- Elson, D. K., N. Dames, and K. R. McKeown. “Extracting Social Networks from Literary Fiction.” Proceedings of the 48th Annual Meeting of the Association for Computational Linguistics. Uppsala, Sweden, 2010. 138-147. (PDF)
Just had the chance to read this intriguing paper on automated assessment of social networks in nineteenth-century British fiction, presented at this year’s ACL conference (and picked up on DH Now). I’m posting more for the link than anything else, but a couple of thoughts that are too long for Twitter …
The paper’s take-away point is that (British nineteenth-century) fiction set in an urban environment doesn’t seem to show the diffuse social networks vis. rural fiction that one might expect following Bakhtin and others. Social networks in urban fiction turn out to be about the same size as those in rural fiction, and the connections between urban characters are if anything more robust than those between rural characters. The theory of chronotopes is said to take something of a hit here, though it’s by no means overturned.
The social networks in question are measured by the quantity of direct discourse exchanged between any two characters in a text. The dialogue in question needs to be presented in quotes, the people speaking or being spoken about need to be named (in a way amenable to algorithmic named entity extraction), and there can’t be more than 300 words of non-dialogic exposition between entries in a single conversation. The authors also prune minor and fleeting characters from their networks in order to keep them manageable. The methodological details are pretty interesting; have a look at the paper for the full run-down.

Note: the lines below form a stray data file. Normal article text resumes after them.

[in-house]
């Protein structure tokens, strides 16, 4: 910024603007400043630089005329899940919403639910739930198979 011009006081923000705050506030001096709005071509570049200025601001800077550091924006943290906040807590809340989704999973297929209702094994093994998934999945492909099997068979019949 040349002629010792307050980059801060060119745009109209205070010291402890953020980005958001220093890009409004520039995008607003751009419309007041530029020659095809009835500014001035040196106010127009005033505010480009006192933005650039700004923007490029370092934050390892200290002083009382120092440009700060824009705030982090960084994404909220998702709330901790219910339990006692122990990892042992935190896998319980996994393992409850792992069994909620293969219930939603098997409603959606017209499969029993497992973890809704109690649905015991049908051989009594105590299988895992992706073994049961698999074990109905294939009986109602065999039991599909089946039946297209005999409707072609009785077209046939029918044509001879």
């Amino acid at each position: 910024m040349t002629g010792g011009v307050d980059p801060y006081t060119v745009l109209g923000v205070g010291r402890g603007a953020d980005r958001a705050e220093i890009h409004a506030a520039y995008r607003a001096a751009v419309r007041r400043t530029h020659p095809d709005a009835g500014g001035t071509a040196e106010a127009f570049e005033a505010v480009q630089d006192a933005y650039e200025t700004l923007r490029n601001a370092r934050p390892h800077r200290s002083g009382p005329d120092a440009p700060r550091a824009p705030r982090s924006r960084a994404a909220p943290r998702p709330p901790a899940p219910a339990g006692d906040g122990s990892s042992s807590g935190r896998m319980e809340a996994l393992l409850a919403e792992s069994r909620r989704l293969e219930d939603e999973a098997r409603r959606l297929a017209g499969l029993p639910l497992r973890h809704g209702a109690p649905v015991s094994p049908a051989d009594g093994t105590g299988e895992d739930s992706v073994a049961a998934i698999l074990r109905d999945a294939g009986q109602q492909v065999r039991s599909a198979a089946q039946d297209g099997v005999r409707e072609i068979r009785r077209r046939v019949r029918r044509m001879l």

This is compelling work and may be an important contribution to the way we think about urbanization in nineteenth-century fiction. There are a few tricky problems, though.
- Conversation seems like a pretty good proxy for social connectedness, but of course it’s a partial and imperfect gauge; there certainly could be others.
- The inability to detect and evaluate indirect discourse (in validation tests, the authors’ method missed about half of the relevant dialogic exchanges) might be especially important in urban settings. It’s possible (but by no means certain) that urban characters spend more time overhearing, summarizing, and recounting than speaking face-to-face. Or maybe urban novels emphasize indirect discourse as a means by which to convey some aspect of city life. The point is that there might be important differences between both the types of social networks presented through direct and indirect discourse and in the sheer quantity of indirect discourse in different types of fiction.
- And of course throwing out fleeting and minor characters, which might be expected to occur more often in urban settings, would tend to concentrate any measure of the resulting social network.
Anyway, I’m fascinated by the work and don’t mean to pick nits. The paper is well worth a read. I look forward to seeing more from the group in the future.